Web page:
The Secret School by Avi, 2001.
The year is 1925, and what 14-year-old Ida Bidson wants most is to graduate from her community’s small, one-room schoolhouse so that she can go to high school in a nearby city. She dreams of becoming a teacher when she grows up, and she knows that she can’t do that without more education. The problem is that, in her rural community in Colorado, not everyone thinks that higher education is important, especially for girls.
When their teacher’s mother becomes ill toward the end of the school year and the teacher has to leave, the man in charge of the local school board, Mr. Jordan, doesn’t want to bother to hire a new teacher to finish off the year. In fact, it seems a little dubious about whether they’ll even get a new teacher in the fall. Ida is crushed because, without a teacher, she can’t graduate this year as planned, and she had just about persuaded her parents to let her attend high school in the fall. Her friend, Tom, is in a similar position. More than anything, he wants to work with radio, the latest technological development of their time, and he also needs to attend high school. (So far, he’s just been teaching himself by reading Popular Mechanics – the magazine started in 1902 and is still in circulation today.) However, Tom comes up with a plan that could help everyone: What if Ida becomes their teacher?
Ida knows that there’s no way that Mr. Jordan would actually hire her as the new teacher. Everyone knows that he’s a miser and that a large part of the reason they’re not getting a new teacher is that he doesn’t want to have to pay for one. Besides, what school board would hire a 14-year-old girl who hasn’t yet graduated? After discussing it with the other children, they make the decision to keep their school open secretly with Ida as their secret teacher. Although Ida confesses the truth about what they’re doing to her parents, most of the others don’t, figuring that they’ll wait to tell them when the school year officially ends in another month.
Although it’s a daunting challenge, going from student to teacher while still continuing her own studies, Ida sees it as the only way to get what she wants. She does her best to act out the part of teacher, telling her friends to call her “Miss Bidson” when she’s teaching instead of “Ida”, giving them their assignments to study, and checking their work.
Most of the other children agree to her terms as their new, secret teacher, although one boy, Herbert, deliberately gives her a hard time. Herbert’s future ambitions don’t include higher education, and he was originally looking forward to having an early summer break. At first, he delights in trying to push Ida, to see how she’ll deal with him as a discipline problem. Ida partly earns his cooperation by pointing out with him that their secret school is voluntary, that no one is making him come, that they had all voted to make her the teacher, and that if he makes problems for the other students, they can also vote him out of the school. The thought of being rejected by his friends for making problems keeps him more or less in line.
Then, a woman from the County Education Office, Miss Sedgewick, comes to the school and finds Ida teaching there. She is the one who administers tests to graduating students, and she has come to ask how many students will be tested this year. Ida is forced to admit her circumstances to Miss Sedgewick. Miss Sedgewick is surprised to discover that Ida is both teacher and student and says that she isn’t quite sure if she can give the exams if the local school board has officially closed the school. She leaves, promising to look into the matter. What she eventually tells them is that they can keep the school open with Ida as the teacher, but in order for the children to get credit for their work, they will all have to take exams at the end of the year, not just Tom and Ida.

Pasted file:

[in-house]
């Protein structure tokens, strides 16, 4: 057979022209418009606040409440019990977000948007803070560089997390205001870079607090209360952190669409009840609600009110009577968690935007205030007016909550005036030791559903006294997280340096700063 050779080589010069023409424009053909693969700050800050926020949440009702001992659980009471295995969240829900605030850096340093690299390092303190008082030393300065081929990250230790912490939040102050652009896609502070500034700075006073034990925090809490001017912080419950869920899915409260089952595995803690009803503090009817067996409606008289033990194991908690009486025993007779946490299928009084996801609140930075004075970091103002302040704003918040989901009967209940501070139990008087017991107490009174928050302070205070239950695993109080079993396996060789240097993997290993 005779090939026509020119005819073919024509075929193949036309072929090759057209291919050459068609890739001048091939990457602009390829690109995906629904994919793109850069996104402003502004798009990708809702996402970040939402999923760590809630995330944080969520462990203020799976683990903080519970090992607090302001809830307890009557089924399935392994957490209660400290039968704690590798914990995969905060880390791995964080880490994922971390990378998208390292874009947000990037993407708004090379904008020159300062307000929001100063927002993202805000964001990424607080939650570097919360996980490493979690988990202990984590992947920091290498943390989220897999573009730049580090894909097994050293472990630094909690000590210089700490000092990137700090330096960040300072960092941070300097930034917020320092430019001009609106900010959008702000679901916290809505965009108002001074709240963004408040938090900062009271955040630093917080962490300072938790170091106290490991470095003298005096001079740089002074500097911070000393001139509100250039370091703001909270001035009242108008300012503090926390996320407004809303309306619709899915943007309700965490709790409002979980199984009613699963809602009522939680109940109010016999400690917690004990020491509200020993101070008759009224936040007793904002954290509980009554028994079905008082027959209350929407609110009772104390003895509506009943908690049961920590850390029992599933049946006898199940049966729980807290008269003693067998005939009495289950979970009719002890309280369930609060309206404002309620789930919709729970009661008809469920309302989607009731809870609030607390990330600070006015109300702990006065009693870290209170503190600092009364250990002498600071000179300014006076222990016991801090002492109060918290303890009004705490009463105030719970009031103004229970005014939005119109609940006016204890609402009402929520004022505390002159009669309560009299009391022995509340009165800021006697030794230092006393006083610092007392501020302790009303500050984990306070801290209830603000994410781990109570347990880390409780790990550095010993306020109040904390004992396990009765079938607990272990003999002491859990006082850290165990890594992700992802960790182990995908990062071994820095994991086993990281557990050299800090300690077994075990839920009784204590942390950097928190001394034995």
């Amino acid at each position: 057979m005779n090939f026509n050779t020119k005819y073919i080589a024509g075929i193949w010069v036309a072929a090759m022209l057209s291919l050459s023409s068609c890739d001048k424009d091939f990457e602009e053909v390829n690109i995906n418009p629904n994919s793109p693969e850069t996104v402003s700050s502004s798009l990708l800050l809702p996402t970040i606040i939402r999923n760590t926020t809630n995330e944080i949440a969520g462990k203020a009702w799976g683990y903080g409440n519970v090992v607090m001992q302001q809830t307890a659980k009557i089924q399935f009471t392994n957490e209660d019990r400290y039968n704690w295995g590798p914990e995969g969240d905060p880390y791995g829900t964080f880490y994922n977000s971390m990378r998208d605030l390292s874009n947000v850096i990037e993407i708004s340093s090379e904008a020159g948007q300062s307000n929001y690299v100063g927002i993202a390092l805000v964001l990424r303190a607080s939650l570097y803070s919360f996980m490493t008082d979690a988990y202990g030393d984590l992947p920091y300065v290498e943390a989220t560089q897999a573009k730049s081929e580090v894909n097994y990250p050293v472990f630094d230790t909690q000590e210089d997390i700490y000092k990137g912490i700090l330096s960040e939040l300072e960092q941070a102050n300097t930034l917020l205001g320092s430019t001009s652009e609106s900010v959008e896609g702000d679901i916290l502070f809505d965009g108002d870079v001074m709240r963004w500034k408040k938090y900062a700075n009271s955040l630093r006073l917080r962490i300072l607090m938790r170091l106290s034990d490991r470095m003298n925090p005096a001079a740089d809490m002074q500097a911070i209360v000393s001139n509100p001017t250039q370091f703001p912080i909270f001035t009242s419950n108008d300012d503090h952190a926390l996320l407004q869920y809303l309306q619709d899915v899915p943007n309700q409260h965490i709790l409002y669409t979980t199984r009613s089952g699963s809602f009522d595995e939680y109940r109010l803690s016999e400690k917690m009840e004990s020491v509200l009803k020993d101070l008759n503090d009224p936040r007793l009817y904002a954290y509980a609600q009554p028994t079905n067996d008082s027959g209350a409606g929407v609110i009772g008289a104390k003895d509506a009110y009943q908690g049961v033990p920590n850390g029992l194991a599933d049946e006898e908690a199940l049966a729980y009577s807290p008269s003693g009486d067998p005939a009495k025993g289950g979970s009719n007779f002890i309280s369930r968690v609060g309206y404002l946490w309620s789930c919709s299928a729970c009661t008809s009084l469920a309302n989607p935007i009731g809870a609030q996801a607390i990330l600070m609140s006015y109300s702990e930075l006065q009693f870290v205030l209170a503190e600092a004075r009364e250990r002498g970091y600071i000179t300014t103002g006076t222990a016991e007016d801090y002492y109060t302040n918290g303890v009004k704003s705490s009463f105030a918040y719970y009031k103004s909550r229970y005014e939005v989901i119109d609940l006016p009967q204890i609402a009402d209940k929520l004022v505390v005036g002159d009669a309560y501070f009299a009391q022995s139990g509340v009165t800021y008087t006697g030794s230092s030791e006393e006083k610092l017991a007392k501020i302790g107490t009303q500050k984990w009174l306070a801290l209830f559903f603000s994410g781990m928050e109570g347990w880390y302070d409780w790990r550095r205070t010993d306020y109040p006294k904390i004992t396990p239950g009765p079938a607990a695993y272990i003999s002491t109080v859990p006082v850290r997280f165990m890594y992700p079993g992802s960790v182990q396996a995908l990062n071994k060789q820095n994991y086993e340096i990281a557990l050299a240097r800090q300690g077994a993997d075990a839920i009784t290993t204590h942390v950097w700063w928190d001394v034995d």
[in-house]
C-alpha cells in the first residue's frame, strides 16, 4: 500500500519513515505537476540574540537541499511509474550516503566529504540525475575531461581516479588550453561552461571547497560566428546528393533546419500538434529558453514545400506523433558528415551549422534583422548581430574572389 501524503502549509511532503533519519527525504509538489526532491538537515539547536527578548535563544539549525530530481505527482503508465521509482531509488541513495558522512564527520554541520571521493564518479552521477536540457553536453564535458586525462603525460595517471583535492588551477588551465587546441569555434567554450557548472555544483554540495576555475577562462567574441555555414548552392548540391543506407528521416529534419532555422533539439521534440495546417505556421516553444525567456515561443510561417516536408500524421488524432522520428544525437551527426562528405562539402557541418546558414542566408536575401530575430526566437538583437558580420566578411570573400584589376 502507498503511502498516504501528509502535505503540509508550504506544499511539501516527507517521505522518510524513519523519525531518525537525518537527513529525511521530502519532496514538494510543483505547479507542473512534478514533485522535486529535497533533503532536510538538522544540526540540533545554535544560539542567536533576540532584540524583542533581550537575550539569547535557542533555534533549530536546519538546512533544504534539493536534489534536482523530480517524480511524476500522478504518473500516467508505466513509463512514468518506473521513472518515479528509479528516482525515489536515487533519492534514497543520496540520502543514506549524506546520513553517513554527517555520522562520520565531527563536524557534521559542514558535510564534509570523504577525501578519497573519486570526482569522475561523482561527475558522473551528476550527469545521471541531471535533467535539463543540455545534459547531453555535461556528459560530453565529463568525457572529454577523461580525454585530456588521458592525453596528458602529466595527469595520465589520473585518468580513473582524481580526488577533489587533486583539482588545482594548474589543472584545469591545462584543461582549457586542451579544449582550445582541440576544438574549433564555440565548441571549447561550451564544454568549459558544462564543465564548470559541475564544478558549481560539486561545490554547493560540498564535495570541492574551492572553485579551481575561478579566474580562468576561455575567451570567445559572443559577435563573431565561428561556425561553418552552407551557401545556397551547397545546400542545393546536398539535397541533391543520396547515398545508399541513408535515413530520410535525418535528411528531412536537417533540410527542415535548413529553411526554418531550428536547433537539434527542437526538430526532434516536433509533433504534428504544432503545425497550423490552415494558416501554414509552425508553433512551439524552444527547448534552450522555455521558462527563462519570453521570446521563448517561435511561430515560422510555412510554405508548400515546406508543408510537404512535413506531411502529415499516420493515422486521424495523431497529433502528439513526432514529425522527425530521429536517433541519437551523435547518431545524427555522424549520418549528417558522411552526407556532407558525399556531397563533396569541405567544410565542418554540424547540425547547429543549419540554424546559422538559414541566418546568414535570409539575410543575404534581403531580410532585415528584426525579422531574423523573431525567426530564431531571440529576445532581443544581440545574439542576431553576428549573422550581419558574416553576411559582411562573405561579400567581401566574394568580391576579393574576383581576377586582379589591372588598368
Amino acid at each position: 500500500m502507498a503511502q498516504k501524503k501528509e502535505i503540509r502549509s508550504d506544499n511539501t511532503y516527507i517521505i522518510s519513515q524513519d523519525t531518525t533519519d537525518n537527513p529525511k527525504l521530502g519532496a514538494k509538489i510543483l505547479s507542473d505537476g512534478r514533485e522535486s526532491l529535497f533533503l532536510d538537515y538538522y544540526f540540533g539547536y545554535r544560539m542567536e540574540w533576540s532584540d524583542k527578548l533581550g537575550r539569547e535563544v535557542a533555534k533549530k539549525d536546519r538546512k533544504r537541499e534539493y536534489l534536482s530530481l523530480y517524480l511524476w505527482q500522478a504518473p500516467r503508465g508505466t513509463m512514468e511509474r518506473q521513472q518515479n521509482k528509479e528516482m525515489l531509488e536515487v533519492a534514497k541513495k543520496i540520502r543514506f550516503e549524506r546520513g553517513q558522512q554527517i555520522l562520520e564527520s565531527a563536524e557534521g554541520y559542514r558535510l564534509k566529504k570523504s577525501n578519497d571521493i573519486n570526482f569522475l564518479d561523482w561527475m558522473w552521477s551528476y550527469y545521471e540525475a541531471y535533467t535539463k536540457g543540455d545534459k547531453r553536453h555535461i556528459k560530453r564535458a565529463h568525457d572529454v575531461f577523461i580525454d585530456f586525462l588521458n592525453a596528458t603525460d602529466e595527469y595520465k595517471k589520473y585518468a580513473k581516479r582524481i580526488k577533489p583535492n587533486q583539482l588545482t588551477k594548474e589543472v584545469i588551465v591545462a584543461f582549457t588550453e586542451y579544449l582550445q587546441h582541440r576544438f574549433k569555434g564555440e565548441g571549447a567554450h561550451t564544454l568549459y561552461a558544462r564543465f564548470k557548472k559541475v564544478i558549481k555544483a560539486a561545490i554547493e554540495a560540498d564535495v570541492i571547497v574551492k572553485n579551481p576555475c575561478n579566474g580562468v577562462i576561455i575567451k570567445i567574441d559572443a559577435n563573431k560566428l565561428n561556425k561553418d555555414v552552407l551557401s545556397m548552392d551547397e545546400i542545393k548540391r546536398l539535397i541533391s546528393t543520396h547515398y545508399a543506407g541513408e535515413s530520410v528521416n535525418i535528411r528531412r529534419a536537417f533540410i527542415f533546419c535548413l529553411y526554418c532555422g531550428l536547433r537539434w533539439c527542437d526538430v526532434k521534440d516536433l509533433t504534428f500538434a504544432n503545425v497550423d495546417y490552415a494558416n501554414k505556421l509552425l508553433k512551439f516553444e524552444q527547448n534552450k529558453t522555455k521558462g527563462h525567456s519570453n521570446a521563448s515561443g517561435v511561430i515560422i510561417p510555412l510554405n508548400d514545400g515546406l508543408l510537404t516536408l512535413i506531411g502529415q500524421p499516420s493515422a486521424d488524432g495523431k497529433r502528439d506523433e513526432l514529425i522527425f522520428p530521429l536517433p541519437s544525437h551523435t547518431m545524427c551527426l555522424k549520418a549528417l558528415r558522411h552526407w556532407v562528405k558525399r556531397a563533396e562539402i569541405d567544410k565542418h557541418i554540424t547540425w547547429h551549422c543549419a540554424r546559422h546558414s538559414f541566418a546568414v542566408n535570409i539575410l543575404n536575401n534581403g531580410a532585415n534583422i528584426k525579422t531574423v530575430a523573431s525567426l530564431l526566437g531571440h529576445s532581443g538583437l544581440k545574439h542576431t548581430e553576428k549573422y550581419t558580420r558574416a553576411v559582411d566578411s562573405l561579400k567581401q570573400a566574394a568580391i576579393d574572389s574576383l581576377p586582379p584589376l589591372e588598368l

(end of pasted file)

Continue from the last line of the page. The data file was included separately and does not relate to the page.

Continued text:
As the end of the school year approaches, Ida does her best to prepare the other children for the exams and thinks about how her relationships with them have changed. Tom, her best friend, has become more her student and less her friend, which feels uncomfortable to her. She also has her own studying to do if she hopes to pass the exams herself, which is difficult both with her teaching work and the work that she must do on her family’s sheep farm.
Then, Herbert’s father, who doesn’t value education at all and just wants Herbert home to work their farm, finds out what they’re doing and gets Mr. Jordan to shut the school down for good. Ida feels like all her dreams and hard work have been for nothing. However, a talk with Herbert changes her mind. Herbert knows that his father fears his education. Herbert’s father is afraid that Herbert will look down on him for not having as much education or that Herbert will want to leave him. Herbert admits that he’s been very unhappy at home because his father is a bitter, angry man who doesn’t treat him much better than he does other people. Herbert has actually learned more than he pretends at school and really does have plans to leave home. Herbert also tells Ida that his father and Mr. Jordan are planning a secret meeting to close the local school permanently, purposely telling only people they know will agree about it, not local people who value education.
Knowing about the secret meeting gives Ida’s parents, as well as other parents in the community who support their children’s education, to show their support for their children’s hard work. Faced with their opposition, Mr. Jordan agrees to let the school remain open while the children take their final exams. Ida not only does better on the final exam than she had feared, but she finds an ally in Miss Sedgewick, who will help her fulfill her wish to attend high school and become a real teacher.
The book is available to borrow for free online through Internet Archive (multiple copies).